To Spain last night, a Rioja Reserva from the cellar — the 2001 from Roda II. The review said a “mix of old and new styles” and it was right, as there was the traditional toasty oak covered dried cherries, but the fruit was also brighter and fresher than usual, bit more Californian in style. At almost 9 years old, this wine is in great shape with a number of years ahead of it.
Rioja is a bit of a conundrum for wine drinkers and wine lovers alike. At one time, this was “the region” in Spain, producing that country’s greatest wines. The reds are made from a mixture of grapes, predominantly Tempranillo and Garnacha; the whites from Viura, Malvasia and Garnacha Blanca. In style, there was always lots of oak used and very evident, particularly in the Reserva and Gran Reserva wines (to the point where the latter wines — particularly the white ones — sometimes tasted overly woody and somewhat oxidized).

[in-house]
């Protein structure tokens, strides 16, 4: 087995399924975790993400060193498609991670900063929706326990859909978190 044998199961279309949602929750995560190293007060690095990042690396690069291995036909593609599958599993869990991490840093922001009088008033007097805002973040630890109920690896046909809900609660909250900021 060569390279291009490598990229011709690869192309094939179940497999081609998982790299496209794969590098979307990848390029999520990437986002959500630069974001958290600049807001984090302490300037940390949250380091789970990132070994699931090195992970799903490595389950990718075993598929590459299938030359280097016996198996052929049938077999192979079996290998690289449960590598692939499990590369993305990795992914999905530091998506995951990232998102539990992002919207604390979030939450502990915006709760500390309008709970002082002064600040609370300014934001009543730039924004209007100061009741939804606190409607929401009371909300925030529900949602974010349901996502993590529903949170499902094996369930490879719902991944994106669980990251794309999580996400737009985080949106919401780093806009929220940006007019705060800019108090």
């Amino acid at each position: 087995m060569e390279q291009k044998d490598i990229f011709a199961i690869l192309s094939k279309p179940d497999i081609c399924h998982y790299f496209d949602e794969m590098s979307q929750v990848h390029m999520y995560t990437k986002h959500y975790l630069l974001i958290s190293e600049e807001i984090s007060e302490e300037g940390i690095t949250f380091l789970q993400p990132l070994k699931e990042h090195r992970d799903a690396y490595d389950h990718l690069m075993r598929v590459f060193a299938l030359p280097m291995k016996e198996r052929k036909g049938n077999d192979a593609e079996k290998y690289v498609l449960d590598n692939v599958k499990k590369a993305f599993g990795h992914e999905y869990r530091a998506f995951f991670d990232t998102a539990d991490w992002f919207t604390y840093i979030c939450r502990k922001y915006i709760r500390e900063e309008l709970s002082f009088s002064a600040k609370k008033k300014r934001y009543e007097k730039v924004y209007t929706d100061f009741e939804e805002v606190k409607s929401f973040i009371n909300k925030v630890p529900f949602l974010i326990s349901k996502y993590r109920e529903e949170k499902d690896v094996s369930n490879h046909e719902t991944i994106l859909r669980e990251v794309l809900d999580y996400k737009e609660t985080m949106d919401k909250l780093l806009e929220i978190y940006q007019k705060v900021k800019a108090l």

It was perhaps because of that style that Rioja has been almost eclipsed in the last twenty years by other wines and wine regions, especially those from the Ribera del Duero, which featured more international grapes (including Cabernet Sauvignon for the reds).
But while prices have also gotten a bit ridiculous (way to0 many $40+ wines!), if you are careful there are still still some wonderful wines to find. And the style, when done right, might represent the best management of oak use that I know of. I have had some Reservas and Gran Reservas that are almost voluptuously smooth and full of vanilla and herbal flavours. Not a lot of fruit, but a very complex wine drinking experience.
The whites, on the other hand, are definitely an acquired taste. More on those in another blog.
So try a red Rioja and experience the old — and the new — of wine.